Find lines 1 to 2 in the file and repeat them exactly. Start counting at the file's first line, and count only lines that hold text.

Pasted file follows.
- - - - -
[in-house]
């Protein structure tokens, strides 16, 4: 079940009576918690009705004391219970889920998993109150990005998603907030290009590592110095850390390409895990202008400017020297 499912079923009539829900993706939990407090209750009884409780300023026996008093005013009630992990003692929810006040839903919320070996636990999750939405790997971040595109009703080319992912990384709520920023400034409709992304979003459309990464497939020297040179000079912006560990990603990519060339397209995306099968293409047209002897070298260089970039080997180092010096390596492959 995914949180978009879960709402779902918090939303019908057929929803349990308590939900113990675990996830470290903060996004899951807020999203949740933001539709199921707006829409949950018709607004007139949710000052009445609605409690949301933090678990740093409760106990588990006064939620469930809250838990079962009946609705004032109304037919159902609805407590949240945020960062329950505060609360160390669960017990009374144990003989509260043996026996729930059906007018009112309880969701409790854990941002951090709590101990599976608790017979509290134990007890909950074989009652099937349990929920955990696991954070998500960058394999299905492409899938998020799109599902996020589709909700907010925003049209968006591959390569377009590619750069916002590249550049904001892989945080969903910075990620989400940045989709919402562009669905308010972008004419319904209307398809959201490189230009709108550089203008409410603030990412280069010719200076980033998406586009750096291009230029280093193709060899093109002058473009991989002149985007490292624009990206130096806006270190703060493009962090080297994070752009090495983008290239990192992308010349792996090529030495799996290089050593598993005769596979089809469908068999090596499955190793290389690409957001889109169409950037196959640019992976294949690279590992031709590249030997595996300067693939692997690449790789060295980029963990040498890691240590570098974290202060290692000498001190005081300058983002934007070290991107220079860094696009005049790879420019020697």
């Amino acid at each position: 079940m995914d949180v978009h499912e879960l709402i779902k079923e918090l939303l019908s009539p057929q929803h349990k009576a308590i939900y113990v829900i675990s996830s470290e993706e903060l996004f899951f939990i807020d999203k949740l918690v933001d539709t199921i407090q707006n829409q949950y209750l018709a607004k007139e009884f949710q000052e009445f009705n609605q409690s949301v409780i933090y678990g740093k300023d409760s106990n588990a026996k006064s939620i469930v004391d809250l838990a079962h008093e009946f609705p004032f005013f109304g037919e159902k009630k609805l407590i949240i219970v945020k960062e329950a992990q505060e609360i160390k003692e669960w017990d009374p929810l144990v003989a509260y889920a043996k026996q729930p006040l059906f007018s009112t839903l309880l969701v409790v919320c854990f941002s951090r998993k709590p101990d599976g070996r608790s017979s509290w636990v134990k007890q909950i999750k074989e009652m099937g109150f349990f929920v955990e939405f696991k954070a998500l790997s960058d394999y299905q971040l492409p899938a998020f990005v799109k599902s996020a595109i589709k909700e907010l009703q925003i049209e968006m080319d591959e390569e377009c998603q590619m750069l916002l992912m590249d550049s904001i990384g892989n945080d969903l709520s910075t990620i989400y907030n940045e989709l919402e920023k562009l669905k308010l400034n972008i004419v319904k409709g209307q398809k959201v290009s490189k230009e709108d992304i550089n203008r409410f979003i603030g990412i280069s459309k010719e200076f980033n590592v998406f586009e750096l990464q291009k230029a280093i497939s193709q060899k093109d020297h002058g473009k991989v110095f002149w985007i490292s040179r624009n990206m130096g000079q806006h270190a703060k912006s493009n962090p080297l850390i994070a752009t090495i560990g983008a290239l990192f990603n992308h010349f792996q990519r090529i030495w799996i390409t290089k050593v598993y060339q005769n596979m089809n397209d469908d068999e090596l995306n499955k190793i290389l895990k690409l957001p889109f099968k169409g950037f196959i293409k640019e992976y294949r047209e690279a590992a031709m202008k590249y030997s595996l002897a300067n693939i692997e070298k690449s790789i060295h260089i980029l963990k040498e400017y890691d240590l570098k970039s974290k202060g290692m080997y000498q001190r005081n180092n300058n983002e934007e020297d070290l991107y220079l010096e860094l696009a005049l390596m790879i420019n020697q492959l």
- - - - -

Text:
[in-house]
């Protein structure tokens, strides 16, 4: 079940009576918690009705004391219970889920998993109150990005998603907030290009590592110095850390390409895990202008400017020297 499912079923009539829900993706939990407090209750009884409780300023026996008093005013009630992990003692929810006040839903919320070996636990999750939405790997971040595109009703080319992912990384709520920023400034409709992304979003459309990464497939020297040179000079912006560990990603990519060339397209995306099968293409047209002897070298260089970039080997180092010096390596492959 995914949180978009879960709402779902918090939303019908057929929803349990308590939900113990675990996830470290903060996004899951807020999203949740933001539709199921707006829409949950018709607004007139949710000052009445609605409690949301933090678990740093409760106990588990006064939620469930809250838990079962009946609705004032109304037919159902609805407590949240945020960062329950505060609360160390669960017990009374144990003989509260043996026996729930059906007018009112309880969701409790854990941002951090709590101990599976608790017979509290134990007890909950074989009652099937349990929920955990696991954070998500960058394999299905492409899938998020799109599902996020589709909700907010925003049209968006591959390569377009590619750069916002590249550049904001892989945080969903910075990620989400940045989709919402562009669905308010972008004419319904209307398809959201490189230009709108550089203008409410603030990412280069010719200076980033998406586009750096291009230029280093193709060899093109002058473009991989002149985007490292624009990206130096806006270190703060493009962090080297994070752009090495983008290239990192992308010349792996090529030495799996290089050593598993005769596979089809469908068999090596499955190793290389690409957001889109169409950037196959640019992976294949690279590992031709590249030997595996300067693939692997690449790789060295980029963990040498890691240590570098974290202060290692000498001190005081300058983002934007070290991107220079860094696009005049790879420019020697």